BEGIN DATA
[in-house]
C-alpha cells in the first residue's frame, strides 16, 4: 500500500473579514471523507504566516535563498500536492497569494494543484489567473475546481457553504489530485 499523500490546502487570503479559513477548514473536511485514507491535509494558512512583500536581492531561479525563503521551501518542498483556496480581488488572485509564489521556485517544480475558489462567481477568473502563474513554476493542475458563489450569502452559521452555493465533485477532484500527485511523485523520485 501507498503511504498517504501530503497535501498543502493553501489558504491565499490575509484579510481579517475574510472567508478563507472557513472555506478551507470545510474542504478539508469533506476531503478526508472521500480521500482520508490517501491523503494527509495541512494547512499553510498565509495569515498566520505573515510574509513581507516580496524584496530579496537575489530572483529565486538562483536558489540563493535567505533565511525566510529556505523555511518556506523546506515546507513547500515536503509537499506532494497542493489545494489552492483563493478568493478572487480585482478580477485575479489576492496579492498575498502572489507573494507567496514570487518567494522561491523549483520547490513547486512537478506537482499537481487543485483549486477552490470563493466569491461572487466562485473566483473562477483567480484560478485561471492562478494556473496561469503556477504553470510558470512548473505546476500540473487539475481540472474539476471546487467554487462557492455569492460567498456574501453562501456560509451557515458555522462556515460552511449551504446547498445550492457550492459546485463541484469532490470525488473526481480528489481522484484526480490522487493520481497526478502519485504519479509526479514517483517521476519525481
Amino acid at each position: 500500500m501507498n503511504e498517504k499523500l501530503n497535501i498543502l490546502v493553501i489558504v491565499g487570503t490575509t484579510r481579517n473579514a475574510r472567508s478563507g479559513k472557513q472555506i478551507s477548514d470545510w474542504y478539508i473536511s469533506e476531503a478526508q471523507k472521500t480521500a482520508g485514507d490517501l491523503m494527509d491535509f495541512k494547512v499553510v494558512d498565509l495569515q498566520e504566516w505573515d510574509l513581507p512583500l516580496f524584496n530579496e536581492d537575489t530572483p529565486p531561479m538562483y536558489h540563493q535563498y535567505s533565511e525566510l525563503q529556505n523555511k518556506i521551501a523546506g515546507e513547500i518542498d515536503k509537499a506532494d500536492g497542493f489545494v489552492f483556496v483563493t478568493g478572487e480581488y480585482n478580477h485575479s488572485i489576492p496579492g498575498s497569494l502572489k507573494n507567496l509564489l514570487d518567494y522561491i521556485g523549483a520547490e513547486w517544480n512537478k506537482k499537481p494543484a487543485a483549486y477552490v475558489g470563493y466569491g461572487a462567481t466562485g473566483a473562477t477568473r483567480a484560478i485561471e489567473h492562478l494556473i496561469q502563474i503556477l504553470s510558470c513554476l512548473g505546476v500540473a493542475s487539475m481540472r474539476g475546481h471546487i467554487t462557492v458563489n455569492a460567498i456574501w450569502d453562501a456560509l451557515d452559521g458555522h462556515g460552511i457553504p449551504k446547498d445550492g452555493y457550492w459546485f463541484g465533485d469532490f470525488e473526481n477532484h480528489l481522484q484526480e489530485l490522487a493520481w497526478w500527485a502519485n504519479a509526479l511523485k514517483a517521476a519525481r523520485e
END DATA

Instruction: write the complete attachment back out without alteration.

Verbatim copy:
[in-house]
C-alpha cells in the first residue's frame, strides 16, 4: 500500500473579514471523507504566516535563498500536492497569494494543484489567473475546481457553504489530485 499523500490546502487570503479559513477548514473536511485514507491535509494558512512583500536581492531561479525563503521551501518542498483556496480581488488572485509564489521556485517544480475558489462567481477568473502563474513554476493542475458563489450569502452559521452555493465533485477532484500527485511523485523520485 501507498503511504498517504501530503497535501498543502493553501489558504491565499490575509484579510481579517475574510472567508478563507472557513472555506478551507470545510474542504478539508469533506476531503478526508472521500480521500482520508490517501491523503494527509495541512494547512499553510498565509495569515498566520505573515510574509513581507516580496524584496530579496537575489530572483529565486538562483536558489540563493535567505533565511525566510529556505523555511518556506523546506515546507513547500515536503509537499506532494497542493489545494489552492483563493478568493478572487480585482478580477485575479489576492496579492498575498502572489507573494507567496514570487518567494522561491523549483520547490513547486512537478506537482499537481487543485483549486477552490470563493466569491461572487466562485473566483473562477483567480484560478485561471492562478494556473496561469503556477504553470510558470512548473505546476500540473487539475481540472474539476471546487467554487462557492455569492460567498456574501453562501456560509451557515458555522462556515460552511449551504446547498445550492457550492459546485463541484469532490470525488473526481480528489481522484484526480490522487493520481497526478502519485504519479509526479514517483517521476519525481
Amino acid at each position: 500500500m501507498n503511504e498517504k499523500l501530503n497535501i498543502l490546502v493553501i489558504v491565499g487570503t490575509t484579510r481579517n473579514a475574510r472567508s478563507g479559513k472557513q472555506i478551507s477548514d470545510w474542504y478539508i473536511s469533506e476531503a478526508q471523507k472521500t480521500a482520508g485514507d490517501l491523503m494527509d491535509f495541512k494547512v499553510v494558512d498565509l495569515q498566520e504566516w505573515d510574509l513581507p512583500l516580496f524584496n530579496e536581492d537575489t530572483p529565486p531561479m538562483y536558489h540563493q535563498y535567505s533565511e525566510l525563503q529556505n523555511k518556506i521551501a523546506g515546507e513547500i518542498d515536503k509537499a506532494d500536492g497542493f489545494v489552492f483556496v483563493t478568493g478572487e480581488y480585482n478580477h485575479s488572485i489576492p496579492g498575498s497569494l502572489k507573494n507567496l509564489l514570487d518567494y522561491i521556485g523549483a520547490e513547486w517544480n512537478k506537482k499537481p494543484a487543485a483549486y477552490v475558489g470563493y466569491g461572487a462567481t466562485g473566483a473562477t477568473r483567480a484560478i485561471e489567473h492562478l494556473i496561469q502563474i503556477l504553470s510558470c513554476l512548473g505546476v500540473a493542475s487539475m481540472r474539476g475546481h471546487i467554487t462557492v458563489n455569492a460567498i456574501w450569502d453562501a456560509l451557515d452559521g458555522h462556515g460552511i457553504p449551504k446547498d445550492g452555493y457550492w459546485f463541484g465533485d469532490f470525488e473526481n477532484h480528489l481522484q484526480e489530485l490522487a493520481w497526478w500527485a502519485n504519479a509526479l511523485k514517483a517521476a519525481r523520485e